10. Transfer the 7 ml of resuspended cells to well 3 of the reservoir by pipet or sterile pour.
    1. Using the robotic control touch pad, press the following combination of buttons:
    2. Tap “Run a Protocol”.
    3. Select “Seeding Density Gradient” and tap next.
    4. User decision: Tap “test run” to use the step-by-step wizard to pre-test the selected program.
      Note: The robot does not run but rather the software tests the protocol for software problems. With established protocols, tapping, “skip setup” is acceptable.
  11. Tap “Run Protocol”.
  12. When the dilution series is complete, re-cover the plate and place in a 37 °C, 5% CO2, humidified incubator until the next feeding.
  13. Optional: Label the plate with the date, strain information, user name, media type and other pertinent information.
  14. Over the next several days, feed the 96-well plate as required using Protocol 4 below.
    Note: A typical stem cell plate will require a full media change once every 24 hr and the SCGM does not contain Y27632 for feeding; only during the initial seeding after passage. Prior to feeding, check the plate for contamination and colony density. See step 3.16 for more on monitoring colony density.
  15. Over the next few days, several columns near the center of the plate (usually columns 5-8) will approach an ideal density for passage; to identify this density, compare the 96-well plate to the density range shown in Figure 3B with the following information in mind:
    1. Passage when the space between the majority of the colonies is approximately 25% of adjacent colony diameter.
      Note: The rationale to identify the time to passage is that another cycle of feeding and growth would result in colonies making contact, which should be avoided.
  16. To start a uniformly diluted plate and begin regular culture, select a column that is at the ideal density and passage. See Protocol 5 to passage.

4. Feeding 96-well Plate Stem Cell Colonies

Note: The following protocol describes the feeding of one 96-well stem cell colony plate. The technique can be scaled up to accommodate 6 total plates in parallel.

  1. Remove the 96-well stem cell colony plate from the 37 °C, 5% CO2, humidified incubator.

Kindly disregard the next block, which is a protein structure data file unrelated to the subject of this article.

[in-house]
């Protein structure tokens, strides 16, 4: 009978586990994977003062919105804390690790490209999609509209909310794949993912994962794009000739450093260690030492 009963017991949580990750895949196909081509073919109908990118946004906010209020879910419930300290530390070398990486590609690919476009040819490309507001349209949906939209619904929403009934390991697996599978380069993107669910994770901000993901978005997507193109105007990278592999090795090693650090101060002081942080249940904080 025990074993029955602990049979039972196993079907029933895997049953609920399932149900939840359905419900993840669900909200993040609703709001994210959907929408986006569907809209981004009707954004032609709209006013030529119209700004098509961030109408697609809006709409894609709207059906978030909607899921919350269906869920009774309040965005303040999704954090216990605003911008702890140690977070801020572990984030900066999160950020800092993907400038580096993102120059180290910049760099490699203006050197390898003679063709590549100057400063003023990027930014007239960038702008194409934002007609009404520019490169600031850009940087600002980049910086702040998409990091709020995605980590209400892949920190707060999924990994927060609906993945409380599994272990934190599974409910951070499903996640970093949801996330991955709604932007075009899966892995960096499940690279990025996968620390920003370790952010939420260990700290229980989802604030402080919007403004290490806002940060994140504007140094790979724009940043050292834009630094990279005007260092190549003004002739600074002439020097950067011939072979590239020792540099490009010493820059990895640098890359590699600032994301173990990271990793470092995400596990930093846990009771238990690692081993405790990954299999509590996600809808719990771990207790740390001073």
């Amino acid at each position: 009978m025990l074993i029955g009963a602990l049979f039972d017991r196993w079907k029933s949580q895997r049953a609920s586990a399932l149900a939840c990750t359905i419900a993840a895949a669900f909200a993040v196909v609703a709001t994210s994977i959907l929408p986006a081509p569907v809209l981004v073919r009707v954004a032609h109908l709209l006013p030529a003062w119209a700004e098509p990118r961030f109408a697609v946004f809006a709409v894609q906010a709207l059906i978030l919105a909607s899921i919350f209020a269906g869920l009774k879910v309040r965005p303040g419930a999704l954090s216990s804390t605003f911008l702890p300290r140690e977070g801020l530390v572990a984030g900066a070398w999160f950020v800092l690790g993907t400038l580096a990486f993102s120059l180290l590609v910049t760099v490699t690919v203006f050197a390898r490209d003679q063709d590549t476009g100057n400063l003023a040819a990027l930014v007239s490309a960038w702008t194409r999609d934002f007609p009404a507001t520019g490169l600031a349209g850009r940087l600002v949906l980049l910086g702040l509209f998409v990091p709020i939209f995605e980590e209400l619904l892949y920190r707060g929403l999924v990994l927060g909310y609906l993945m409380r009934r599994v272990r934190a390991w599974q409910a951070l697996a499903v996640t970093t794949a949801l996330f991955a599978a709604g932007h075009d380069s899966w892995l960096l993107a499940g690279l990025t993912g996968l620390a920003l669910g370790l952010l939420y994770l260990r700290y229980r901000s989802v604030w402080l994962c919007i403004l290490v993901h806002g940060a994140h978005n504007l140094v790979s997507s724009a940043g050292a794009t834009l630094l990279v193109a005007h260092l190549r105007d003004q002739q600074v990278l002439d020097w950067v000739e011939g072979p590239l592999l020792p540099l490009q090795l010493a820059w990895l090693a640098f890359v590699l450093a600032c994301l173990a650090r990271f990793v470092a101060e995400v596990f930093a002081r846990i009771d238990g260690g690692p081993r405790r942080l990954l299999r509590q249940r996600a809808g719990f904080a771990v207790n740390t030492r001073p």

2. Check the plate for contamination and cell density. In order to feed, ensure that the colony density is below the ideal passage density. See Figure 3B for information on density.
    Note: Contamination may present as turbid media and be accompanied by an unpleasant smell. Small, obviously non-iPSC aggregates may also be visible under microscopic inspection. To evaluate cell density, see step 3.16.1 above.
  3. Place the 96-well stem cell colony plate in bed position 3 on a sloped, 37 °C ramp.
  4. Load column 12 of the tip rack in bed position 1 with RT 200 µl pipet tips.
  5. Place a 4-well trough in bed position 2.
  6. Fill well 3 of the trough in bed position 2 with 8 ml fresh, RT SCGM without Y27632 either by sterile pour or pipet transfer.
  7. Remove the 96-well stem cell colony plate lid placing it in the PLHR.
  8. Using the robotic control touch pad, press the following combination of buttons:
    1. Tap “Run a Protocol”.
    2. Select “Colony Feed One Plate” and tap next.
    3. User decision: tap “test run” to use the step-by-step wizard to pre-test the selected program.
      ​Note, the robot does not run but rather the software tests the protocol for software problems. With established protocols, tapping, “skip setup” is acceptable.
    4. Tap “Run Protocol”.
  9. When the feeding protocol is complete, re-cover the 96-well stem cell colony plate and return to the 37 °C, 5% CO2, humidified incubator until the next feeding or passage is required. This is usually required after 24 hr.
    Note: It is recommended to record the feeding event on the plate cover with the date, media type, user name and other pertinent information.

5. Passaging 96-well Plate Stem Cell Colonies

  1. After several feeding cycles the 96-well stem cell colony plate will be ready to passage. This protocol describes passage of one column to one 96-well plate, representing a 1:12 split ratio. The user can define the split ratio and select any number of wells or columns to split, including choosing wells that may not be adjacent.
  2. Compare the 96-well stem cell colony plate density to Figure 3B to determine whether to passage. The ideal passage density is when the space between the majority of colonies is approximately 25% of adjacent colony diameter or a subsequent feeding would result in the colonies growing into one another.